The photo showing 16 African-American female cadets raising clenched fists at the United States Military Academy did not break the code of conduct according to Lt. Gen. Robert Caslen Jr., West Point's superintendent.
He said, they showed "a lapse of awareness in how symbols and gestures can be misinterpreted and cause division," and they will receive instruction to address "their intent versus the impact of the photo."
When the news broke earlier this week, many inside the academy were alarmed that such activity had taken place.
“There’s a tradition at West Point for seniors where they pose and they have a very stoic look on their face intended to be a throwback to the old days,” Anthony Lombardo, editor of the Army Times told ABC News. “What makes this photo different is everyone is kind of doing the pose but then there is the clenched fist in the air. If these men and women are in uniform, and they’re making a political statement, they could afoul of the Defense Department regulation, and they could be in serious trouble for that.”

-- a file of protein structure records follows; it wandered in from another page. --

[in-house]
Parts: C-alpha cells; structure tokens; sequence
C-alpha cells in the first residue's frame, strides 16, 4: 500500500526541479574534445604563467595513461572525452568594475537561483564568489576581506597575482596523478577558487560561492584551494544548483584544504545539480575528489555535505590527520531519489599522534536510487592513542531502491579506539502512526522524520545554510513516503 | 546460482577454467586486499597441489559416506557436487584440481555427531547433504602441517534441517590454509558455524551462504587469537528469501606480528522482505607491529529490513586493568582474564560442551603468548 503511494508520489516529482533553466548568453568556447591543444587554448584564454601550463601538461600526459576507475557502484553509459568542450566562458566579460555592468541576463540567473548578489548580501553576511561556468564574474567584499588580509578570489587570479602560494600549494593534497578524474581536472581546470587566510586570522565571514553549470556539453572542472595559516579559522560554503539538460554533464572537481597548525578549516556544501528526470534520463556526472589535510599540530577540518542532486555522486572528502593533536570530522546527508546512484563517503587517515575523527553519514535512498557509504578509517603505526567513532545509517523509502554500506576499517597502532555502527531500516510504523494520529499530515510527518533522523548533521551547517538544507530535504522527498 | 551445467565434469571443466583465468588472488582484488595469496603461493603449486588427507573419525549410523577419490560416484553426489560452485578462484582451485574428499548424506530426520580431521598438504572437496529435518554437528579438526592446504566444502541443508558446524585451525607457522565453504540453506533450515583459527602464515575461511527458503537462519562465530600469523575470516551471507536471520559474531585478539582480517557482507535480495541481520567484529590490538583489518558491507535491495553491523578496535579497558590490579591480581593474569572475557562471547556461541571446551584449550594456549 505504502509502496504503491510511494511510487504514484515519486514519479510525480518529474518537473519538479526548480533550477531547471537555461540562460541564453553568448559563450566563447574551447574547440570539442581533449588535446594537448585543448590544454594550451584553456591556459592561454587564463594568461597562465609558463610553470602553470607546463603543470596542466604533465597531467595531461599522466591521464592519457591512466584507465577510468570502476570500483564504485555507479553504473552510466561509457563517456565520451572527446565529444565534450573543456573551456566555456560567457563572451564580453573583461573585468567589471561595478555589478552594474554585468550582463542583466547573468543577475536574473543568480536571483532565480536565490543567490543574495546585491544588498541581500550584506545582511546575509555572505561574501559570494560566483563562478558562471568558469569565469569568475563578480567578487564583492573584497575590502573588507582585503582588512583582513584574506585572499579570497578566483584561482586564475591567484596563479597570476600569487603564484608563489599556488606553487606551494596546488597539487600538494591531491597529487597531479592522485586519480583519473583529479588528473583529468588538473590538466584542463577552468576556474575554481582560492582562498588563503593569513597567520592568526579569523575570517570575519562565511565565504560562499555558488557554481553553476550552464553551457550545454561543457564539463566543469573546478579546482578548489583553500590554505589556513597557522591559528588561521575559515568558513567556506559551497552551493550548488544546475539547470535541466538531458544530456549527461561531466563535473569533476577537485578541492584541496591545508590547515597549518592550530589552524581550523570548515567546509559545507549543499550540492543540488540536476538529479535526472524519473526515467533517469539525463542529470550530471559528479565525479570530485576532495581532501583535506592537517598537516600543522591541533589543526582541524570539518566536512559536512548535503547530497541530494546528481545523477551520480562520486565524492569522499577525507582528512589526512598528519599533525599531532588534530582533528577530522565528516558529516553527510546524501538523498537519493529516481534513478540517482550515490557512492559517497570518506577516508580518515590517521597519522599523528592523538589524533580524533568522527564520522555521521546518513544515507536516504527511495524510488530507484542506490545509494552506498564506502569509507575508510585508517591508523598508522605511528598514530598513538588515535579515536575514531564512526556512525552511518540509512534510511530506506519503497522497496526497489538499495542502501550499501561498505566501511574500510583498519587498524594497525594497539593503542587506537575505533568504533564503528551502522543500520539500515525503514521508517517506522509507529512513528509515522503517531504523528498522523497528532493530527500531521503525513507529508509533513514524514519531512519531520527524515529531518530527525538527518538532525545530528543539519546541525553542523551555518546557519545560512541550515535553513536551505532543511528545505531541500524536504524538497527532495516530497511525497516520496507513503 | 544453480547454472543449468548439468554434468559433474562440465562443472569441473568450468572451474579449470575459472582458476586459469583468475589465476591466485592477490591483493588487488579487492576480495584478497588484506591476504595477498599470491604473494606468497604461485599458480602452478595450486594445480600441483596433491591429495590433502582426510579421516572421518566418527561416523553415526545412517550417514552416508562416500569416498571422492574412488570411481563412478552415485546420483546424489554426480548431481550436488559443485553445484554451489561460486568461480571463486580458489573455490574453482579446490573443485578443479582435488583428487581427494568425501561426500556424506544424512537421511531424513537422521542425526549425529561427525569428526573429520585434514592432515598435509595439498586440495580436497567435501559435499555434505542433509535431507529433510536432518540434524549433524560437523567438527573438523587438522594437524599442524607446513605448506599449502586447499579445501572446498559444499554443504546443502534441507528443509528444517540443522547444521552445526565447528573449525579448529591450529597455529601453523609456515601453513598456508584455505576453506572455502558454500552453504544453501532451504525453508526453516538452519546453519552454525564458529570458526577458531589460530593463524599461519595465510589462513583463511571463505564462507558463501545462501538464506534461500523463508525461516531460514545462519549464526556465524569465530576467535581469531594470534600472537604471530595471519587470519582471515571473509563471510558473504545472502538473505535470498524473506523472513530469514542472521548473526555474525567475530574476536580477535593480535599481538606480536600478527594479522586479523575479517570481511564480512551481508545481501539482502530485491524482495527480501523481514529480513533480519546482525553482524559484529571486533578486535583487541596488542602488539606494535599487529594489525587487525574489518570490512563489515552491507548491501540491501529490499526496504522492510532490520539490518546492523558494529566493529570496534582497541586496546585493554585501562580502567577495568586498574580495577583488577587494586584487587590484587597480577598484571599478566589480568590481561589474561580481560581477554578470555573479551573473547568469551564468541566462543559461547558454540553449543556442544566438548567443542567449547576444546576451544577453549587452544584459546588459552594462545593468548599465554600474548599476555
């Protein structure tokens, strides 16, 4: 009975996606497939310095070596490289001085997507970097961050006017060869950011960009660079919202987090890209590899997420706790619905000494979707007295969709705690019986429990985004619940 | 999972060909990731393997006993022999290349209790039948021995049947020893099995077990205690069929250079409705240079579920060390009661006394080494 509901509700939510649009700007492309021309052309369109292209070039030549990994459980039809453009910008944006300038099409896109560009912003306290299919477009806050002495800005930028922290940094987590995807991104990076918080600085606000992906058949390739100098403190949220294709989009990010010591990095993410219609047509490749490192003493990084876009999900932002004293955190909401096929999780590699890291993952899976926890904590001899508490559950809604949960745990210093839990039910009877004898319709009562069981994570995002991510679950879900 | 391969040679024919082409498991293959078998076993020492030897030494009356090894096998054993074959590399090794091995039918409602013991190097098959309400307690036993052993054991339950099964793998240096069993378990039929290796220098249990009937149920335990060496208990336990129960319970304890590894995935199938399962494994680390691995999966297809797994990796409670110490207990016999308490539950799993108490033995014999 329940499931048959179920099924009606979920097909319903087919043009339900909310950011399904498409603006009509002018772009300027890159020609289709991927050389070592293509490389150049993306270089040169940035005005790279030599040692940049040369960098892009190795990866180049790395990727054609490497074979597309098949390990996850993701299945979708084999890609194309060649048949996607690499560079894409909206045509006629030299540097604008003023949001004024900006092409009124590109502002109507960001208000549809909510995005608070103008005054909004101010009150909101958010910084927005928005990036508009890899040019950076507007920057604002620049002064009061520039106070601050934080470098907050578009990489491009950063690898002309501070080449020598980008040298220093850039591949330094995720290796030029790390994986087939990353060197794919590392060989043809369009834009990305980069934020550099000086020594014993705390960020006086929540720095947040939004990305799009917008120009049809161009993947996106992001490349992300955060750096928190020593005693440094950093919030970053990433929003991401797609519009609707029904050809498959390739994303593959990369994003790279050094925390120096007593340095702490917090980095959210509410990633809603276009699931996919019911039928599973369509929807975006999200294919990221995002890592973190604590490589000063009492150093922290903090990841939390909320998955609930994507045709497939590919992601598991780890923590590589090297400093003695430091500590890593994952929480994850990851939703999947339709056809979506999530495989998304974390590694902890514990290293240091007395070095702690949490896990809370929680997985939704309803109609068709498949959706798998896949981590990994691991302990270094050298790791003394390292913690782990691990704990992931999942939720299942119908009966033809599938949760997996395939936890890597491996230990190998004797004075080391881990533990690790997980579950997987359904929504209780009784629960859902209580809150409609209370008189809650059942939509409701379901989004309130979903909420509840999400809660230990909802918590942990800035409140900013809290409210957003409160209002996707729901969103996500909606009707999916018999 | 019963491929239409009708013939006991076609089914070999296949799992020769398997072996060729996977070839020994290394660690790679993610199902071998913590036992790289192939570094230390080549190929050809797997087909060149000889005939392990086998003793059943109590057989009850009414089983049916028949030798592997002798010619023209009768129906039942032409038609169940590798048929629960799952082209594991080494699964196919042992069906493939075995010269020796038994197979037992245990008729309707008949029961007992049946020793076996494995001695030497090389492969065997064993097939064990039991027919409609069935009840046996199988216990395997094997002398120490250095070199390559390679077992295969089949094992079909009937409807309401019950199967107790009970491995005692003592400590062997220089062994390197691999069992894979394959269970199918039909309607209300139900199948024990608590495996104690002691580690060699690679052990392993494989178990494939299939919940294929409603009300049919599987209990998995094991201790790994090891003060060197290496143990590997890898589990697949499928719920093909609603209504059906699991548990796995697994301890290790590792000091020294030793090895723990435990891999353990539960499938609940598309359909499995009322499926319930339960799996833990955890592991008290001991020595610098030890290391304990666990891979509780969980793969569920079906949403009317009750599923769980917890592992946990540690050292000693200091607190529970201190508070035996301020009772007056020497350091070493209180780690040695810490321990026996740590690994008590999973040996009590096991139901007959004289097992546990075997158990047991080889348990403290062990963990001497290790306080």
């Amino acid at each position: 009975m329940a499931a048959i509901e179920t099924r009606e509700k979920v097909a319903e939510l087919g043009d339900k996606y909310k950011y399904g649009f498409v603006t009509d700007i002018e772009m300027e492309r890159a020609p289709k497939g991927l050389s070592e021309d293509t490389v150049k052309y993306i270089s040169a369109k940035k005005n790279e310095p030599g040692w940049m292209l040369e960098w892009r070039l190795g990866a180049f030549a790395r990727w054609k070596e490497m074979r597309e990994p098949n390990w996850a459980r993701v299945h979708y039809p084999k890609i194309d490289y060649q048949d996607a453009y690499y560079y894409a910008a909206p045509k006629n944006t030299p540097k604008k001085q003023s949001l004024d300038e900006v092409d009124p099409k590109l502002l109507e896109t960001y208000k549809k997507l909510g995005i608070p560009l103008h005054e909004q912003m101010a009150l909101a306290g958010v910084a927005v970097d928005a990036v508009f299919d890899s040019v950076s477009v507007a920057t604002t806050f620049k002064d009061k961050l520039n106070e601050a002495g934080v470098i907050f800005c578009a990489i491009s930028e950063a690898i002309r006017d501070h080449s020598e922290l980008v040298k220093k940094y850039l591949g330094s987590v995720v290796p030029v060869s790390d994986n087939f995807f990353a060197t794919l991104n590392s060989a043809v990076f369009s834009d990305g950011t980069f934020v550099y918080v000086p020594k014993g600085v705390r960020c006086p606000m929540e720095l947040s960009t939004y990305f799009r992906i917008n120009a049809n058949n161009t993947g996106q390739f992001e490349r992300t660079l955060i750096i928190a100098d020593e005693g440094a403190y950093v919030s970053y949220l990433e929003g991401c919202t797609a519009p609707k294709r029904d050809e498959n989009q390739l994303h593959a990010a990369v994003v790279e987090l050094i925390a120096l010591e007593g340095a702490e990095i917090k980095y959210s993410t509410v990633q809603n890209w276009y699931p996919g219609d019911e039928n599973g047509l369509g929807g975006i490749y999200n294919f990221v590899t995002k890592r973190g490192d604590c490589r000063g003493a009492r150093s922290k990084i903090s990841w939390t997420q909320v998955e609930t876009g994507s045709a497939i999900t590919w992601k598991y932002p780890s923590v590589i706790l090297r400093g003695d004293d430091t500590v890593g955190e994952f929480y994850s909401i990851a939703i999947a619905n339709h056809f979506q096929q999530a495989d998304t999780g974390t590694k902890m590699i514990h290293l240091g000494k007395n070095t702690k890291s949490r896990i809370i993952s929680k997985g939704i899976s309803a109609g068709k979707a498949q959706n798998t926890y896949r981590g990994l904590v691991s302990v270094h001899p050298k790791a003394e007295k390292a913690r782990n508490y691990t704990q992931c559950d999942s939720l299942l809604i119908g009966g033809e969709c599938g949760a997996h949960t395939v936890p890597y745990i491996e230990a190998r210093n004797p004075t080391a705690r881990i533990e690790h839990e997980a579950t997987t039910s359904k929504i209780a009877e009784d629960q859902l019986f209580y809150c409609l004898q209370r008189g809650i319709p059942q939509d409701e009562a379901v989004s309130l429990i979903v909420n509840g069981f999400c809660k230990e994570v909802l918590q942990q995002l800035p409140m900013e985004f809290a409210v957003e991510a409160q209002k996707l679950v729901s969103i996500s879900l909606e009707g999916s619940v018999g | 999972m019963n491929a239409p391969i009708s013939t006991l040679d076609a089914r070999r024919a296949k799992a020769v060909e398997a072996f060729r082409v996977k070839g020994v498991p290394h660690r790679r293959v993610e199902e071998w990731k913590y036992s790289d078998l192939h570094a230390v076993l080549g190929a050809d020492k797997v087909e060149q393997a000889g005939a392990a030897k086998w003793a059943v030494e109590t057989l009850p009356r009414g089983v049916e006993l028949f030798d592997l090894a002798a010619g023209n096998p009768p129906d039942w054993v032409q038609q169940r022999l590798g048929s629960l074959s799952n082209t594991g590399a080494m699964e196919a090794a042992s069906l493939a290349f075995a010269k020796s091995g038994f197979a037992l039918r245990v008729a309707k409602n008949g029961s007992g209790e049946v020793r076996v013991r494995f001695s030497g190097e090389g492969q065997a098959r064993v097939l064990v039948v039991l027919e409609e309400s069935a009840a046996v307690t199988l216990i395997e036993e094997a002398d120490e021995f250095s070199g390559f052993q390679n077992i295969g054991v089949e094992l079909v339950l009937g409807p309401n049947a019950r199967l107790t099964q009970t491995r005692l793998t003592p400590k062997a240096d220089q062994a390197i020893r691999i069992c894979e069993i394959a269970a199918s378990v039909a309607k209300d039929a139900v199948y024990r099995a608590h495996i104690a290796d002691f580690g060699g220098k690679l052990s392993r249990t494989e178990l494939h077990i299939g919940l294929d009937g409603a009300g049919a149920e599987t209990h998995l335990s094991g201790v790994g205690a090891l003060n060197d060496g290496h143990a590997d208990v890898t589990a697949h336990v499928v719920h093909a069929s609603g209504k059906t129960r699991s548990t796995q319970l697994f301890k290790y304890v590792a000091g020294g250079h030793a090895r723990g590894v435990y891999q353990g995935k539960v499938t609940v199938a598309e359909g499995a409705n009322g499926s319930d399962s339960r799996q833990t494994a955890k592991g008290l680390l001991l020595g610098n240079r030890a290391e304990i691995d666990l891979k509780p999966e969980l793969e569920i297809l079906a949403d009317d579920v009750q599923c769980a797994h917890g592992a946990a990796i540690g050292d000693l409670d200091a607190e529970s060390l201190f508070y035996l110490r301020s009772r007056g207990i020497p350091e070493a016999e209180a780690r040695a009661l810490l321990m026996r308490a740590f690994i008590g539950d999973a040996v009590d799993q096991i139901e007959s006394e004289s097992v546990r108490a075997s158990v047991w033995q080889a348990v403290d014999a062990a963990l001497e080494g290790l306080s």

However, Mary Tobin, a graduate of the academy and mentor to some of the women, said the pose had nothing to do with politics.
"They weren't doing it to be aligned with any particular movement or any particular party," Tobin said, referring to their completion of four years at West Point. "We did it and we did it together," she referred.
According to Army Command Policy, including cadets at the academy, may "register, vote, and express their personal opinion on political candidates and issues, but not as a representative of the Army."